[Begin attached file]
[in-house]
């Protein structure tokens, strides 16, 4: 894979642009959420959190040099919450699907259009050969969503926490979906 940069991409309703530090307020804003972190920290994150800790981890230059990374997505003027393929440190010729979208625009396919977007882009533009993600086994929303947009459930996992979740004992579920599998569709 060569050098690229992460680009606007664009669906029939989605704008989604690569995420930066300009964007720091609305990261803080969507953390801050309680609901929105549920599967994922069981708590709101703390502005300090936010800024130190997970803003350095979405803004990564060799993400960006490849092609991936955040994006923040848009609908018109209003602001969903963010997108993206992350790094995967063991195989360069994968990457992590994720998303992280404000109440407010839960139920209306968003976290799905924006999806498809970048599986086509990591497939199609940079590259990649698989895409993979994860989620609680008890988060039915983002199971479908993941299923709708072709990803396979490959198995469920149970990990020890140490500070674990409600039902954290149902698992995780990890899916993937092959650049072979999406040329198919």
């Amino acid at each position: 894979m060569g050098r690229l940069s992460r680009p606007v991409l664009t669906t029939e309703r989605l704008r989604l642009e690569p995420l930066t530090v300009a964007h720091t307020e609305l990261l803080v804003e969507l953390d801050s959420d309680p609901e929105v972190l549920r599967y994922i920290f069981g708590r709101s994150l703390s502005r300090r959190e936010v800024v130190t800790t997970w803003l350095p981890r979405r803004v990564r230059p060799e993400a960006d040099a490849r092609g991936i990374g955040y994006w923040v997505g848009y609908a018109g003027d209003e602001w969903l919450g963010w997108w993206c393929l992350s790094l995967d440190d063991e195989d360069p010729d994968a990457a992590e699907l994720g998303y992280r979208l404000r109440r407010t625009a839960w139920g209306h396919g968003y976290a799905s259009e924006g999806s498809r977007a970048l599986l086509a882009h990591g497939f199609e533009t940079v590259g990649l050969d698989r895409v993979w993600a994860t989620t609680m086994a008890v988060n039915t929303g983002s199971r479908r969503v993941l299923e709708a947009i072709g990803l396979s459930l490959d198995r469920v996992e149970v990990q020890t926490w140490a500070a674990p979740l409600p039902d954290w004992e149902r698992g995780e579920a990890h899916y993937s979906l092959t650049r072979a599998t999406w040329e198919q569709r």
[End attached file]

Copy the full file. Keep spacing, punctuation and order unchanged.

[in-house]
């Protein structure tokens, strides 16, 4: 894979642009959420959190040099919450699907259009050969969503926490979906 940069991409309703530090307020804003972190920290994150800790981890230059990374997505003027393929440190010729979208625009396919977007882009533009993600086994929303947009459930996992979740004992579920599998569709 060569050098690229992460680009606007664009669906029939989605704008989604690569995420930066300009964007720091609305990261803080969507953390801050309680609901929105549920599967994922069981708590709101703390502005300090936010800024130190997970803003350095979405803004990564060799993400960006490849092609991936955040994006923040848009609908018109209003602001969903963010997108993206992350790094995967063991195989360069994968990457992590994720998303992280404000109440407010839960139920209306968003976290799905924006999806498809970048599986086509990591497939199609940079590259990649698989895409993979994860989620609680008890988060039915983002199971479908993941299923709708072709990803396979490959198995469920149970990990020890140490500070674990409600039902954290149902698992995780990890899916993937092959650049072979999406040329198919």
């Amino acid at each position: 894979m060569g050098r690229l940069s992460r680009p606007v991409l664009t669906t029939e309703r989605l704008r989604l642009e690569p995420l930066t530090v300009a964007h720091t307020e609305l990261l803080v804003e969507l953390d801050s959420d309680p609901e929105v972190l549920r599967y994922i920290f069981g708590r709101s994150l703390s502005r300090r959190e936010v800024v130190t800790t997970w803003l350095p981890r979405r803004v990564r230059p060799e993400a960006d040099a490849r092609g991936i990374g955040y994006w923040v997505g848009y609908a018109g003027d209003e602001w969903l919450g963010w997108w993206c393929l992350s790094l995967d440190d063991e195989d360069p010729d994968a990457a992590e699907l994720g998303y992280r979208l404000r109440r407010t625009a839960w139920g209306h396919g968003y976290a799905s259009e924006g999806s498809r977007a970048l599986l086509a882009h990591g497939f199609e533009t940079v590259g990649l050969d698989r895409v993979w993600a994860t989620t609680m086994a008890v988060n039915t929303g983002s199971r479908r969503v993941l299923e709708a947009i072709g990803l396979s459930l490959d198995r469920v996992e149970v990990q020890t926490w140490a500070a674990p979740l409600p039902d954290w004992e149902r698992g995780e579920a990890h899916y993937s979906l092959t650049r072979a599998t999406w040329e198919q569709r």